Although the libraries that we know today are changing rapidly, it will take time. Even at the Library of Congress, people are still designing the cataloging infrastructure for a fully digitized system—actually getting materials online is a separate and ongoing challenge. At many institutions, changes will likely depend on the actual behaviors of patrons, not just ideas about how a library should be from those who aren’t using libraries as it is. “Even though people strongly believe in the role of libraries in digital inclusion, relatively few library users actually used libraries for this purpose,” Pew wrote of its latest findings. “Just 7 percent say they had taken a class on how to use the internet or computers when asked about their use of the library in the past 12 months.” [And] it’s not as though paper books will disappear overnight. Traditional publishers are still printing, on paper, some 300,000 original titles annually.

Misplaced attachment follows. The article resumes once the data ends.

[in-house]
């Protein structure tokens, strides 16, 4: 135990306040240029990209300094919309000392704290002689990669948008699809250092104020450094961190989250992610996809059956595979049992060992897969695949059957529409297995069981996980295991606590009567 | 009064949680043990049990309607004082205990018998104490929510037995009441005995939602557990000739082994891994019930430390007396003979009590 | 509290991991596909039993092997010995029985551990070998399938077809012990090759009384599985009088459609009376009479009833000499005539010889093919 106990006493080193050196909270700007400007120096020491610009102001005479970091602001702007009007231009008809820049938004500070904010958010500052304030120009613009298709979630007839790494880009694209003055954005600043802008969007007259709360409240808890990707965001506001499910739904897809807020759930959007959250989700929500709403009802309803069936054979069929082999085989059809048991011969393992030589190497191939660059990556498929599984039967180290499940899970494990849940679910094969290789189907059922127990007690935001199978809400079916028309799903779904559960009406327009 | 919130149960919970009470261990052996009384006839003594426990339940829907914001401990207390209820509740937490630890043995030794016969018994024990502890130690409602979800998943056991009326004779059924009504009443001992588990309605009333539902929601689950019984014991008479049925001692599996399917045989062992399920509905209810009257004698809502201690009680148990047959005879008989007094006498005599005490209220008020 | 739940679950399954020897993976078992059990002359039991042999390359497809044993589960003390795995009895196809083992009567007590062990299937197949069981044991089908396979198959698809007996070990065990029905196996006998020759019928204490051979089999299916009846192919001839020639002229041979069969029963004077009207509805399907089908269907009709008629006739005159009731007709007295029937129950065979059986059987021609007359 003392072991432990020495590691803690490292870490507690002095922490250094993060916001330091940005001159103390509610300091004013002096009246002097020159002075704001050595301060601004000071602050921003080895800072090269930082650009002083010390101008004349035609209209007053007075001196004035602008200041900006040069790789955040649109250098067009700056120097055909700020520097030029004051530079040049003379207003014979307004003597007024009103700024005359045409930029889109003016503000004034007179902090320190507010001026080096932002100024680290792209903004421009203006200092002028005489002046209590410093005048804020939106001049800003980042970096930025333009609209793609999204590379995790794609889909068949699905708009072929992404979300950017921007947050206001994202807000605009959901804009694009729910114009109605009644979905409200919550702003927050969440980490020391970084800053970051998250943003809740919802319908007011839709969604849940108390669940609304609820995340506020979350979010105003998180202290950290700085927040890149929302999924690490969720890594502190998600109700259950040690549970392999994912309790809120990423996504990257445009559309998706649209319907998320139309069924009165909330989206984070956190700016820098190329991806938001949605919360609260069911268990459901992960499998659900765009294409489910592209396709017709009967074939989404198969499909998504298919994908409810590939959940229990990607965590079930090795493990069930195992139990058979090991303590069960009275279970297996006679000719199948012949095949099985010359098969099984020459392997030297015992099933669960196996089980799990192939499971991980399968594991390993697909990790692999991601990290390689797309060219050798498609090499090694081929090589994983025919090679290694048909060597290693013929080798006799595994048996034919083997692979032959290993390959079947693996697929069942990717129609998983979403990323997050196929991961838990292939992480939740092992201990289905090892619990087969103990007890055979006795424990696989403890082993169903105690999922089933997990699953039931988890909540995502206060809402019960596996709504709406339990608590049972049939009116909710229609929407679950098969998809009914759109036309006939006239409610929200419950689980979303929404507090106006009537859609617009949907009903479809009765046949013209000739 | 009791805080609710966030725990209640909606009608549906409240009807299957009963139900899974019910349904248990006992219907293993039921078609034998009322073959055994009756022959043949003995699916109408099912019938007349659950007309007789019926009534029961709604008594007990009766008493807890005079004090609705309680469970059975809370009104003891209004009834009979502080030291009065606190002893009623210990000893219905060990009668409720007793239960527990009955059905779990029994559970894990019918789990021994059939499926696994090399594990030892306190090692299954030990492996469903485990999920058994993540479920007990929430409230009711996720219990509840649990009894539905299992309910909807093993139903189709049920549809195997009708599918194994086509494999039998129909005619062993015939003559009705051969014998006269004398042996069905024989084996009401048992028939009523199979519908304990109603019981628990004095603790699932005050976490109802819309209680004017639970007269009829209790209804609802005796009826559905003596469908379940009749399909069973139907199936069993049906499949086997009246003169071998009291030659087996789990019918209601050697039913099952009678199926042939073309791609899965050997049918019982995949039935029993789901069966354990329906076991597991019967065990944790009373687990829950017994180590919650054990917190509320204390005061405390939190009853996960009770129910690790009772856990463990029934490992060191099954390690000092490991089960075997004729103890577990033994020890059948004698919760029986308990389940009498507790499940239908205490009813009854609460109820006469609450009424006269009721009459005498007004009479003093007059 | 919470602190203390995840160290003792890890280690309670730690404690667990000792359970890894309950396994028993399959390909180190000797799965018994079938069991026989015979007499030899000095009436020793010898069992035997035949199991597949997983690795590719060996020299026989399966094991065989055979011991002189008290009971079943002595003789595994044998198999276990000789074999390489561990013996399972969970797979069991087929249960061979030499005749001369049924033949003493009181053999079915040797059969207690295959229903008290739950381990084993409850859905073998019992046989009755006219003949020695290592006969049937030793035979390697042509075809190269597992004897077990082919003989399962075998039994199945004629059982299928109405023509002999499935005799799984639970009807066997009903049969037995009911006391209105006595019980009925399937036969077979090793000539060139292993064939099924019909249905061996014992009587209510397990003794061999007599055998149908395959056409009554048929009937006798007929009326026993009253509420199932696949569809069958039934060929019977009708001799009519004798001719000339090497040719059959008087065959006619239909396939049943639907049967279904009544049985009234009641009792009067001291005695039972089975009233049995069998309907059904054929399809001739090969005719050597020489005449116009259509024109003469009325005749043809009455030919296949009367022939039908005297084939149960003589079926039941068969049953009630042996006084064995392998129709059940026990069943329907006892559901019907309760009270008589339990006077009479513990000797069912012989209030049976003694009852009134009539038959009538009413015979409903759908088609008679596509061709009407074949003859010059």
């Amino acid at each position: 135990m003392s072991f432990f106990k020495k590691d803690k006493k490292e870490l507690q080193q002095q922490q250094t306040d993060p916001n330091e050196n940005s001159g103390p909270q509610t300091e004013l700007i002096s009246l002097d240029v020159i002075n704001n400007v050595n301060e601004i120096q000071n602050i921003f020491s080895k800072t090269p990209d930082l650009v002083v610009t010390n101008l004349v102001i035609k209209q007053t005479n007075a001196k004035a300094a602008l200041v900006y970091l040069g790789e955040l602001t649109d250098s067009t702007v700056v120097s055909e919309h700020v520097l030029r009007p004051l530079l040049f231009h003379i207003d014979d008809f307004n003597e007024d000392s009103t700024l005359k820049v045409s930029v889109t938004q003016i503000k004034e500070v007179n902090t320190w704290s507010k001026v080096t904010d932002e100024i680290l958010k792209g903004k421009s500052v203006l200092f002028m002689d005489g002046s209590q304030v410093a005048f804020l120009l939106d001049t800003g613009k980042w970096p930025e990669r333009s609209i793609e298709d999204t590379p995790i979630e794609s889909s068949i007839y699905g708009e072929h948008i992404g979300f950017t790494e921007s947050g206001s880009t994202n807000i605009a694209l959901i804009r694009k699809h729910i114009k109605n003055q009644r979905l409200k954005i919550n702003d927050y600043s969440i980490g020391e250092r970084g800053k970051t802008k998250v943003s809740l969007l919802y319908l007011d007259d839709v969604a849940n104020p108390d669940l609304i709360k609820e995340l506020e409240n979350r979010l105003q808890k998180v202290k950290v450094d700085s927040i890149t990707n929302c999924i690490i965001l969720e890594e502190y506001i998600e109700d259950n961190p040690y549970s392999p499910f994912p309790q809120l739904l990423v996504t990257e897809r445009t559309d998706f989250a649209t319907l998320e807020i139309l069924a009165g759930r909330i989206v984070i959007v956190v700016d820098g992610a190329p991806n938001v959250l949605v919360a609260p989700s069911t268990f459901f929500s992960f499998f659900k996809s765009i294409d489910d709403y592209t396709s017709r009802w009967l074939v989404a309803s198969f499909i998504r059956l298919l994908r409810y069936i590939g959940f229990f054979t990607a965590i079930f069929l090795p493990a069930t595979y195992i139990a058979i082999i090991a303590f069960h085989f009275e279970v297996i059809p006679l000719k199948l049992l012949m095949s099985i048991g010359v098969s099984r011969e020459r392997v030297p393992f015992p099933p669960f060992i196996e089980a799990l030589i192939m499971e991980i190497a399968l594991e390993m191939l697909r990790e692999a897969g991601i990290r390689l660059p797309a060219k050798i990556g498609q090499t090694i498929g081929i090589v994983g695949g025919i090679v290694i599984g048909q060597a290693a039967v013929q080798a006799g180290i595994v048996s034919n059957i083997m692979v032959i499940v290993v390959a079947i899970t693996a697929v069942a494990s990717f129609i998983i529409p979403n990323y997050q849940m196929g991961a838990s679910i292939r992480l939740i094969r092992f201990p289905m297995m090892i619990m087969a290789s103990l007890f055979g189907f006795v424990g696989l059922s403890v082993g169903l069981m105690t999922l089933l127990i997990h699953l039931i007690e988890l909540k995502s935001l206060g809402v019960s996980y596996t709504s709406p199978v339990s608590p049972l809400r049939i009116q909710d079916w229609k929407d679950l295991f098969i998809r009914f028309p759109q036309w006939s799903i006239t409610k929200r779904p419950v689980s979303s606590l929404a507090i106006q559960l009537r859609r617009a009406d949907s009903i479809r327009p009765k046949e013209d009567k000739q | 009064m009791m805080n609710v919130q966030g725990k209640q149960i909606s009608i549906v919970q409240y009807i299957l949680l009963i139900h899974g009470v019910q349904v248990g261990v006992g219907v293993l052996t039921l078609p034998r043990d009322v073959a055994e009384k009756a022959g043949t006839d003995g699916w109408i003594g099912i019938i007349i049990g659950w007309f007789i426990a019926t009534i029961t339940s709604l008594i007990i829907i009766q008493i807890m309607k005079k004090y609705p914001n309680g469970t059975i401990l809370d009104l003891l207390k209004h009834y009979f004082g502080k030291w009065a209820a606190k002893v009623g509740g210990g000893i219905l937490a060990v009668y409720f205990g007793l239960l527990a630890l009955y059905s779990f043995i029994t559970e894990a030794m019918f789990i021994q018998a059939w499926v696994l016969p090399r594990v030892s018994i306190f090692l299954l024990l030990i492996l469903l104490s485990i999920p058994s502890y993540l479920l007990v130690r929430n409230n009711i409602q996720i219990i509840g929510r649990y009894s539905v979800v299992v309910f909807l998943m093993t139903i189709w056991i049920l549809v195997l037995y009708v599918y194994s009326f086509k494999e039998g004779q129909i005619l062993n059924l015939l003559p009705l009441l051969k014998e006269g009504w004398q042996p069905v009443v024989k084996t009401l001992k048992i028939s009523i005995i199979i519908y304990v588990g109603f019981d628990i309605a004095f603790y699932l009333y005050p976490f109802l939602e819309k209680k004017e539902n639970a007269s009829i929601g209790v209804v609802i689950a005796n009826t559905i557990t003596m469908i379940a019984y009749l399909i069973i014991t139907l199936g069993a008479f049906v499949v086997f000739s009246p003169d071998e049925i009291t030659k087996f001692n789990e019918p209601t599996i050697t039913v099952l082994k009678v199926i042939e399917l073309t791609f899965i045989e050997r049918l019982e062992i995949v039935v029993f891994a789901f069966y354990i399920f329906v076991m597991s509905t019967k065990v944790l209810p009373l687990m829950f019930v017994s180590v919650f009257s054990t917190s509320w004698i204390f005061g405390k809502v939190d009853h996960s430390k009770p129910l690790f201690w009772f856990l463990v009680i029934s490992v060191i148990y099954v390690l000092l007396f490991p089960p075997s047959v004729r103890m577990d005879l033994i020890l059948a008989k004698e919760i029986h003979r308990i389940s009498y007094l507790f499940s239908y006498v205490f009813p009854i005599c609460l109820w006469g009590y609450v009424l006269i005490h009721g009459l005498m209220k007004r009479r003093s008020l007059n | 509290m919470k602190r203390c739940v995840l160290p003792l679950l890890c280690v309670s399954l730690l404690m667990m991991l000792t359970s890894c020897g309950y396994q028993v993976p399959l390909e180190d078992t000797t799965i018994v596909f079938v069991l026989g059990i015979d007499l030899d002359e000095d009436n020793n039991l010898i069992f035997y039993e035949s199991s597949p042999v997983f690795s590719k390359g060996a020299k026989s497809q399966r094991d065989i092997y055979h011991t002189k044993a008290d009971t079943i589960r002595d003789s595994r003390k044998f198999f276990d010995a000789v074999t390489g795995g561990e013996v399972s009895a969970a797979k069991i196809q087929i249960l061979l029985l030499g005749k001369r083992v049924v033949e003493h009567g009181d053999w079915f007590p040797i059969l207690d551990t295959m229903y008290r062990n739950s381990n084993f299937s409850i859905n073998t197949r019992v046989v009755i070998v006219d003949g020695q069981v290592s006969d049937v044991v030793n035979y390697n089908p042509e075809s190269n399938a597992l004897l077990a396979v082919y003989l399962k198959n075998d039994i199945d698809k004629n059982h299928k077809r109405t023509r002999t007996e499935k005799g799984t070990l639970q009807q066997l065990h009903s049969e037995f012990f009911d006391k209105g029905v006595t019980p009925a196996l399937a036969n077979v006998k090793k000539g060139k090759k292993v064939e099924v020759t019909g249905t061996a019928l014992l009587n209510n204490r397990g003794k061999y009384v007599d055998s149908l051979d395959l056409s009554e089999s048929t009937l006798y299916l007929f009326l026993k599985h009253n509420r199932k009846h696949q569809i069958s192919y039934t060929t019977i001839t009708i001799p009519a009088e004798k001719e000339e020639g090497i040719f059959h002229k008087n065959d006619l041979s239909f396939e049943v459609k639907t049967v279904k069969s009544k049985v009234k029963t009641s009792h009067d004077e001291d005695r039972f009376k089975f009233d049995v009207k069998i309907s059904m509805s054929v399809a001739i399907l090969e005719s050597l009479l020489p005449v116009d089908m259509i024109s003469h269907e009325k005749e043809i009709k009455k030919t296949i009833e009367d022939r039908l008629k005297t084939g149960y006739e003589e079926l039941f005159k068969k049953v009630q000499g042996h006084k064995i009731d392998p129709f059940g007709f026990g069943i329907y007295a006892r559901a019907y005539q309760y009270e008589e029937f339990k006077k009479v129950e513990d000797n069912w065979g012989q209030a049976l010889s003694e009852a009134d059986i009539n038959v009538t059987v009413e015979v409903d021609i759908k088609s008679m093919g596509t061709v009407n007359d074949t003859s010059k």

This latest Pew survey, then, seems emblematic of a broader disconnect between the way people view the written word and perceive their relationship to it. Which mirrors how people see libraries, it seems: A library is a critical institution for the kind of community people say they want to live in, a space where those people could—theoretically, anyway—learn and gather. With or without printed books, and certainly with a smaller collection of them, a library can still be that.

As the Atlantic article points out, there may be a time in the near future when a public library looks more like small coffee shops spread throughout a community. These would be spaces for people to gather, learn, and create while mostly downloading books from their e-readers.

Monday, September 21, 2015

Fastcase Acquires Loislaw

Robert Ambrogi over at LawSites just reported that Fastcase has acquired Loislaw.

LoisLaw subscribers began receiving notices over the weekend informing them of the news. The letter stated that WK will sunset the Loislaw product effective Nov. 30, and that “we are collaborating with Fastcase so they can offer comparable subscription plans on the Fastcase platform, including Loislaw treatise libraries, at the same or lower prices as your current Loislaw subscription.”

Reached by phone, Fastcase CEO Ed Walters confirmed the acquisition. He said that it was an assets-only purchase that includes the Loislaw brand and domain name and that will move Loislaw’s subscribers to Fastcase. He declined to disclose the purchase price.